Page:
With over 7 million employees and $1.3 trillion in revenue, the construction industry is booming! Now, more than ever, pursuing general contractor jobs is a smart and lucrative career choice.
From bidding on jobs to drafting blueprints and breaking ground, construction companies have a lot of responsibility. But exactly what does a general contractor do?
What role do they play in the construction process, and how can you become one?
Keep reading for the answers to these questions and more!
What Is a General Contractor?
A GC (General Contractor) manages and oversees these individual contractors on a job site. General contractors coordinate and supervise all aspects of the job, including new builds and remodel projects.
As a GC, you need a solid understanding of the construction industry and to take control of a situation.
A lot more goes into these projects than some homeowners realize. General contractors schedule teams in the proper order. For example, an electrician may need to complete their work before the floors can be tiled.
Doing things out of order could result in big problems and even bigger expenses.
General contractors are also responsible for obtaining all necessary permits. This guarantees that all jobs are done legally and in good standing.
A qualified general contractor should only hire licensed and insured subcontractors that warranty their work.
General Contractor Responsibilities
In addition to obtaining permits and overseeing all subcontractors, general contractors have many responsibilities.
Providing Necessary Supplies
For starters, as the supervisor, GCs must provide all material, labor, and equipment on a job site. This includes tools and machinery.
They’re also responsible for all clean-up once the job is complete. Many contractors have dumpsters they bring on-site to collect and remove all debris and materials.
A reputable GC will leave the home looking just as good, if not better, than it did at the start.
Working Closely with Homeowners
General contractors are the ones who price out the jobs and speak with homeowners about their budgets and expectations. They then draft up a quote and provide a rough timeline for project completion.
GCs must be good at multi-tasking, problem-solving, and thinking on their feet with so many unpredictable factors. They must also be skilled communicators.
If there are delays in the project or issues with suppliers, it’s the general contractor’s responsibility to handle them. Because of this, general contractor jobs can be stressful.
GCs are also the ones to deal with displeased homeowners in the event the job doesn’t go as planned. But, again, being able to smooth things over helps keep the job moving forward.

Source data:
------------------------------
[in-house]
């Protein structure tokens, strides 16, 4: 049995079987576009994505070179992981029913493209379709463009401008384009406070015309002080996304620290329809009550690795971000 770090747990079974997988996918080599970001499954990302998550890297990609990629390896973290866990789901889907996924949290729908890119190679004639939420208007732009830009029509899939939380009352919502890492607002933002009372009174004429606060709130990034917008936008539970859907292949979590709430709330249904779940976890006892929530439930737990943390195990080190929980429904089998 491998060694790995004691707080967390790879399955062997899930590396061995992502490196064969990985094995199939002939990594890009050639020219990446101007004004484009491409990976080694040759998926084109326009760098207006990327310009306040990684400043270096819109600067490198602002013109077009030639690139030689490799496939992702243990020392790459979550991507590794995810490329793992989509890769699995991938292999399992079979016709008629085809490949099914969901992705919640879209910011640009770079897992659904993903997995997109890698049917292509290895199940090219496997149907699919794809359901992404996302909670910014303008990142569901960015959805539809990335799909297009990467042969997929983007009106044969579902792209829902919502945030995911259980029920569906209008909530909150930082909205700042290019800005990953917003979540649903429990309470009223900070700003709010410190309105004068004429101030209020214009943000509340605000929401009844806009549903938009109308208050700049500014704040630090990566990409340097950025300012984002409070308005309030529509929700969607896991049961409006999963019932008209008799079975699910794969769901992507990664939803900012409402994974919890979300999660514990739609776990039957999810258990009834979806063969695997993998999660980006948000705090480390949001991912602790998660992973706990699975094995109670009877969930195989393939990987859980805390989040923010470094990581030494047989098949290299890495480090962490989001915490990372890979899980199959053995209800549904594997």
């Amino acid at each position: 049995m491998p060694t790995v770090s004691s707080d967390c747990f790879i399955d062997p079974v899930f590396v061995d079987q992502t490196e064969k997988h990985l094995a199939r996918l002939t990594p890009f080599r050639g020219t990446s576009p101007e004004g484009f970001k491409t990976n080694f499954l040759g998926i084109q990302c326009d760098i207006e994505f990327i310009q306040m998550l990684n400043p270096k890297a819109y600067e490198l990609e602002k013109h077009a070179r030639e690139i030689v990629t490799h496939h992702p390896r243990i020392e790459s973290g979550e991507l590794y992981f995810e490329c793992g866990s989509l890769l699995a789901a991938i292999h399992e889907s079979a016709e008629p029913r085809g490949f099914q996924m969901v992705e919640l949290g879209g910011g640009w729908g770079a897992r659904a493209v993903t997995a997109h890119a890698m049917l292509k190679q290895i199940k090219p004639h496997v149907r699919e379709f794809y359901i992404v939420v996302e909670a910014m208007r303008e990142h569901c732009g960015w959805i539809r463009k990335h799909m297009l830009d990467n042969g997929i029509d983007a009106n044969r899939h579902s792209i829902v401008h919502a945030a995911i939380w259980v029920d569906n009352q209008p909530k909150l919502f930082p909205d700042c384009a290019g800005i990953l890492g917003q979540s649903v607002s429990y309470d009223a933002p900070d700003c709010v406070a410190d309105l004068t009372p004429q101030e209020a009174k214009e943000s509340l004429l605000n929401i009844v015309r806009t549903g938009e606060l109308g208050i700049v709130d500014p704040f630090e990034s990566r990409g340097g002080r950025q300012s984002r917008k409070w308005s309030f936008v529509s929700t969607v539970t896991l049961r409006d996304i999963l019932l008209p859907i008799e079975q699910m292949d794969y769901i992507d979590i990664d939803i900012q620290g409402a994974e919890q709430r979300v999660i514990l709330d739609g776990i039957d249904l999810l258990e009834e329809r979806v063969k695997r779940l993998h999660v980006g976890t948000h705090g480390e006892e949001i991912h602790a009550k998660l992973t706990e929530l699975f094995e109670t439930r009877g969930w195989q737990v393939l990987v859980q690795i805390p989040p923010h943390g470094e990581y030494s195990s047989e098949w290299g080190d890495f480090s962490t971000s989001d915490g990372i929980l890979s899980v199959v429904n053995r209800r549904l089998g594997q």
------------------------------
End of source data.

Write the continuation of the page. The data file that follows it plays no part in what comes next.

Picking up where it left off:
Lending a Hand
Just because subcontractors are doing most of the labor doesn’t mean the GC’s hands will stay clean. As a general contractor, you should be prepared to roll up your sleeves and perform whatever jobs are needed.
That’s why GCs need a basic understanding of the building and remodeling process. While you don’t need to be a specialist in any field, you should have the skills to fix small problems and explain them to the client.
Insurance and Warranties
As the supervisor of any job site, the general contractor is held liable if something goes wrong. That’s why it’s imperative for GCs to carry liability insurance and worker’s compensation.
This protects you in the event of an injury on the job site or property damage.
Product warranties and guarantees give homeowners peace of mind. Most products like roofing, windows, and major appliances come with a warranty, but only if the materials are installed properly.
A general contractor ensures that all materials are installed following the manufacturer’s guidelines. This prevents a company from refusing to honor the warranty if something goes wrong.
Types of General Contractors
There are two main categories under the umbrella of general contractor jobs — traditional and design-build.
A traditional GC uses someone else’s plan or design to complete a specific project. An architect or engineer usually draws up these plans.
Once they evaluate the plans, the general contractor creates a bid. This bid details the cost and timeframe to complete the work.
A design-build contractor sees the job through from start to finish and is heavily involved in the design process. They sit with the client and help create a concept and vision for the project that fits their needs, style, and budget.
Then, the general contractor works with an in-house design team to make this concept a reality. Since they’re an integral part of the design process, these contractors have a more in-depth understanding of the client’s expectations.
They can also make modifications along the way if need be.
General Contractor Skills and Traits